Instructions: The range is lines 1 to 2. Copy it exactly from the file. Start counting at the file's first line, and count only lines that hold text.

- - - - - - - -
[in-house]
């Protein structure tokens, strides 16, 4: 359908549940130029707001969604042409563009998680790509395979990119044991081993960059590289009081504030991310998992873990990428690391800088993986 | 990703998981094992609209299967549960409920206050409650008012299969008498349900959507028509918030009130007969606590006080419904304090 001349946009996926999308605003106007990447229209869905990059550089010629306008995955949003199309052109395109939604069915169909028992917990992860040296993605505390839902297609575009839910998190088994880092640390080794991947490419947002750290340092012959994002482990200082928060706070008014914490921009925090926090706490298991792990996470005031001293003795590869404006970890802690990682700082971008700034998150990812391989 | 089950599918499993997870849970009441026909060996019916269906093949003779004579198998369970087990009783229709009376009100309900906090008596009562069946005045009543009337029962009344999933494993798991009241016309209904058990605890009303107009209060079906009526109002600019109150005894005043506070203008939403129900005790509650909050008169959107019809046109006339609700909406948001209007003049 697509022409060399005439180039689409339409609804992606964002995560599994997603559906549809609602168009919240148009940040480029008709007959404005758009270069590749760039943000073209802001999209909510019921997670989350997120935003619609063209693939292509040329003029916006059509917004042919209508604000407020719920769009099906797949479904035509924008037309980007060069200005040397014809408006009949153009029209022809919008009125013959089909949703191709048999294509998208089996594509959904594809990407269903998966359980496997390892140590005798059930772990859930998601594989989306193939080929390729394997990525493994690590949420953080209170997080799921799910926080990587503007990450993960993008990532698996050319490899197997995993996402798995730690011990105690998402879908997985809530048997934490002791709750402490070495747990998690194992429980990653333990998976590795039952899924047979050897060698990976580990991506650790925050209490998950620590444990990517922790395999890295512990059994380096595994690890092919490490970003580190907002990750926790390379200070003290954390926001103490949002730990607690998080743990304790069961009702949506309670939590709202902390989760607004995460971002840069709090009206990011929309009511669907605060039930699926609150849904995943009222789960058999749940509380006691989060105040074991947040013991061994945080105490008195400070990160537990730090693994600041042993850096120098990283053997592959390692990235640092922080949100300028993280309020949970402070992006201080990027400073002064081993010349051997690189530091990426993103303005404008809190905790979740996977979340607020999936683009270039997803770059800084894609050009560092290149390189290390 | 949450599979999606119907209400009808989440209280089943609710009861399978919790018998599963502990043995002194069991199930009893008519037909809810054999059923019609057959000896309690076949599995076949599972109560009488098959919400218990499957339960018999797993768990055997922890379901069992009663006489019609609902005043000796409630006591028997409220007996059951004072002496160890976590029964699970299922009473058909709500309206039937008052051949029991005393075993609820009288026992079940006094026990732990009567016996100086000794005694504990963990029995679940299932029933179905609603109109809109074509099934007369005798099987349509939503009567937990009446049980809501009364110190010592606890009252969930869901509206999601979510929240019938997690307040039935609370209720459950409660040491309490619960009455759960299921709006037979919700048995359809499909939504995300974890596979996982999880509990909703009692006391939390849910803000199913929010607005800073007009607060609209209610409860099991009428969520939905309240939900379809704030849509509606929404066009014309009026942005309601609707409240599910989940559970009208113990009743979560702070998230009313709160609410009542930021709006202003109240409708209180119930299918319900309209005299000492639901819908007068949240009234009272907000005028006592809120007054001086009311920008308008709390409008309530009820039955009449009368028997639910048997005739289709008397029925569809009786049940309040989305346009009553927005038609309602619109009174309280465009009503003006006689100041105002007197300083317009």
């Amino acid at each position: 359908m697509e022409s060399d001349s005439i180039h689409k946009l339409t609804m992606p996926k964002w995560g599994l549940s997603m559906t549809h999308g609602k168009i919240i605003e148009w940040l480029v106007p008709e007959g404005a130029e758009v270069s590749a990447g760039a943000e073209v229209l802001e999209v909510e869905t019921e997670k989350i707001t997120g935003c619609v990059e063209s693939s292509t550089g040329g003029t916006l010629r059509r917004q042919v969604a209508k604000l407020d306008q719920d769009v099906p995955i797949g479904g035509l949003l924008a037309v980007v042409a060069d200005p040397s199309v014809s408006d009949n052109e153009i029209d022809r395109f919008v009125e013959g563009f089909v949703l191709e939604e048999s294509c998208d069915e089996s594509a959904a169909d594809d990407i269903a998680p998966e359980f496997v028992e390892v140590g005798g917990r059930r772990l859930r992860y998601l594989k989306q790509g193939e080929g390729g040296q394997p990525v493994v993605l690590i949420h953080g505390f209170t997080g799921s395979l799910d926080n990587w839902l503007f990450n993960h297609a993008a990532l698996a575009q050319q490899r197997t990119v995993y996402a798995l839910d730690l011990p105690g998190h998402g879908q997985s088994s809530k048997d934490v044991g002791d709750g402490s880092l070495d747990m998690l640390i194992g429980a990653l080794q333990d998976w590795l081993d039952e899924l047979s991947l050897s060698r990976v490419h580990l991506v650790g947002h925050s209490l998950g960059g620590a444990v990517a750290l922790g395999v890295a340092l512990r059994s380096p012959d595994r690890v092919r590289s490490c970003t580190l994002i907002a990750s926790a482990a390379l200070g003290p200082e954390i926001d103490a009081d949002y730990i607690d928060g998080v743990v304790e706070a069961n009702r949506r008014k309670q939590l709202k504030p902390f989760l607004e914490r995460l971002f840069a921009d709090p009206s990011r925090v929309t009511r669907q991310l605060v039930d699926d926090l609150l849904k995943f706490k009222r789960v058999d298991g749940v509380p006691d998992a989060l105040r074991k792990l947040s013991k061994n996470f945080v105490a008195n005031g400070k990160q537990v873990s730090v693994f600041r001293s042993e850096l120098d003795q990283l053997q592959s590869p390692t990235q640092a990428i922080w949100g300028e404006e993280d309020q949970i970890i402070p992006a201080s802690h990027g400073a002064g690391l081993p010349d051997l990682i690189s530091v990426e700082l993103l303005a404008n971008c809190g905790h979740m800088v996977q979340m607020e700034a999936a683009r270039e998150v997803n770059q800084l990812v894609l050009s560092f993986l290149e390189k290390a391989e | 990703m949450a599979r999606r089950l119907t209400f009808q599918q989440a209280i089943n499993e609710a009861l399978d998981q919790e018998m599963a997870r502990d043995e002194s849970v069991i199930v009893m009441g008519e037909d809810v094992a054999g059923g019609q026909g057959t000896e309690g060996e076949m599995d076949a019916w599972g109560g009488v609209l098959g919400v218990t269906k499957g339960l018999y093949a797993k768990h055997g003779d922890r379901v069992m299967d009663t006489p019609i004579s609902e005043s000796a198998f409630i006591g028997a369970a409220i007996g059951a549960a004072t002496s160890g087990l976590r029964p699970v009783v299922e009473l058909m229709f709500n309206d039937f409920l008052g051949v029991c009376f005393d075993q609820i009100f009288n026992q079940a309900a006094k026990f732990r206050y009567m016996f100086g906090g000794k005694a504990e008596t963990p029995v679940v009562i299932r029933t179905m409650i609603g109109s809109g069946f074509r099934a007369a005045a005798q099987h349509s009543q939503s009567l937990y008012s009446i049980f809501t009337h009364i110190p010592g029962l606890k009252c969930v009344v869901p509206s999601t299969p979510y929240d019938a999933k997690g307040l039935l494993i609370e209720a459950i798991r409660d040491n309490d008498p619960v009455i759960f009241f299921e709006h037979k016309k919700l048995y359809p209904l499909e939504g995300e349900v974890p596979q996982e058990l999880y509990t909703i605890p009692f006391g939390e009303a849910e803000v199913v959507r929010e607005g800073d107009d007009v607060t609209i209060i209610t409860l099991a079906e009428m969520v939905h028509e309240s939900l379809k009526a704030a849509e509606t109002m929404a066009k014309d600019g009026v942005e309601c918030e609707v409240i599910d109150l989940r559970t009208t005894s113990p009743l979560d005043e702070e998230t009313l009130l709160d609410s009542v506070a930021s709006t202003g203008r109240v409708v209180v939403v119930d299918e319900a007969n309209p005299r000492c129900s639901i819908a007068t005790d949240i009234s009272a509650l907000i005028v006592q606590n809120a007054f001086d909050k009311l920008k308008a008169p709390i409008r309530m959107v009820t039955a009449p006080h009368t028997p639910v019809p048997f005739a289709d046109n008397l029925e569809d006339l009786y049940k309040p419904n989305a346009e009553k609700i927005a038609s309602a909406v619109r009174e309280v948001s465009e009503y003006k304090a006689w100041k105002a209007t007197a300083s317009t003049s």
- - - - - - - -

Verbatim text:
[in-house]
């Protein structure tokens, strides 16, 4: 359908549940130029707001969604042409563009998680790509395979990119044991081993960059590289009081504030991310998992873990990428690391800088993986 | 990703998981094992609209299967549960409920206050409650008012299969008498349900959507028509918030009130007969606590006080419904304090 001349946009996926999308605003106007990447229209869905990059550089010629306008995955949003199309052109395109939604069915169909028992917990992860040296993605505390839902297609575009839910998190088994880092640390080794991947490419947002750290340092012959994002482990200082928060706070008014914490921009925090926090706490298991792990996470005031001293003795590869404006970890802690990682700082971008700034998150990812391989 | 089950599918499993997870849970009441026909060996019916269906093949003779004579198998369970087990009783229709009376009100309900906090008596009562069946005045009543009337029962009344999933494993798991009241016309209904058990605890009303107009209060079906009526109002600019109150005894005043506070203008939403129900005790509650909050008169959107019809046109006339609700909406948001209007003049 697509022409060399005439180039689409339409609804992606964002995560599994997603559906549809609602168009919240148009940040480029008709007959404005758009270069590749760039943000073209802001999209909510019921997670989350997120935003619609063209693939292509040329003029916006059509917004042919209508604000407020719920769009099906797949479904035509924008037309980007060069200005040397014809408006009949153009029209022809919008009125013959089909949703191709048999294509998208089996594509959904594809990407269903998966359980496997390892140590005798059930772990859930998601594989989306193939080929390729394997990525493994690590949420953080209170997080799921799910926080990587503007990450993960993008990532698996050319490899197997995993996402798995730690011990105690998402879908997985809530048997934490002791709750402490070495747990998690194992429980990653333990998976590795039952899924047979050897060698990976580990991506650790925050209490998950620590444990990517922790395999890295512990059994380096595994690890092919490490970003580190907002990750926790390379200070003290954390926001103490949002730990607690998080743990304790069961009702949506309670939590709202902390989760607004995460971002840069709090009206990011929309009511669907605060039930699926609150849904995943009222789960058999749940509380006691989060105040074991947040013991061994945080105490008195400070990160537990730090693994600041042993850096120098990283053997592959390692990235640092922080949100300028993280309020949970402070992006201080990027400073002064081993010349051997690189530091990426993103303005404008809190905790979740996977979340607020999936683009270039997803770059800084894609050009560092290149390189290390 | 949450599979999606119907209400009808989440209280089943609710009861399978919790018998599963502990043995002194069991199930009893008519037909809810054999059923019609057959000896309690076949599995076949599972109560009488098959919400218990499957339960018999797993768990055997922890379901069992009663006489019609609902005043000796409630006591028997409220007996059951004072002496160890976590029964699970299922009473058909709500309206039937008052051949029991005393075993609820009288026992079940006094026990732990009567016996100086000794005694504990963990029995679940299932029933179905609603109109809109074509099934007369005798099987349509939503009567937990009446049980809501009364110190010592606890009252969930869901509206999601979510929240019938997690307040039935609370209720459950409660040491309490619960009455759960299921709006037979919700048995359809499909939504995300974890596979996982999880509990909703009692006391939390849910803000199913929010607005800073007009607060609209209610409860099991009428969520939905309240939900379809704030849509509606929404066009014309009026942005309601609707409240599910989940559970009208113990009743979560702070998230009313709160609410009542930021709006202003109240409708209180119930299918319900309209005299000492639901819908007068949240009234009272907000005028006592809120007054001086009311920008308008709390409008309530009820039955009449009368028997639910048997005739289709008397029925569809009786049940309040989305346009009553927005038609309602619109009174309280465009009503003006006689100041105002007197300083317009």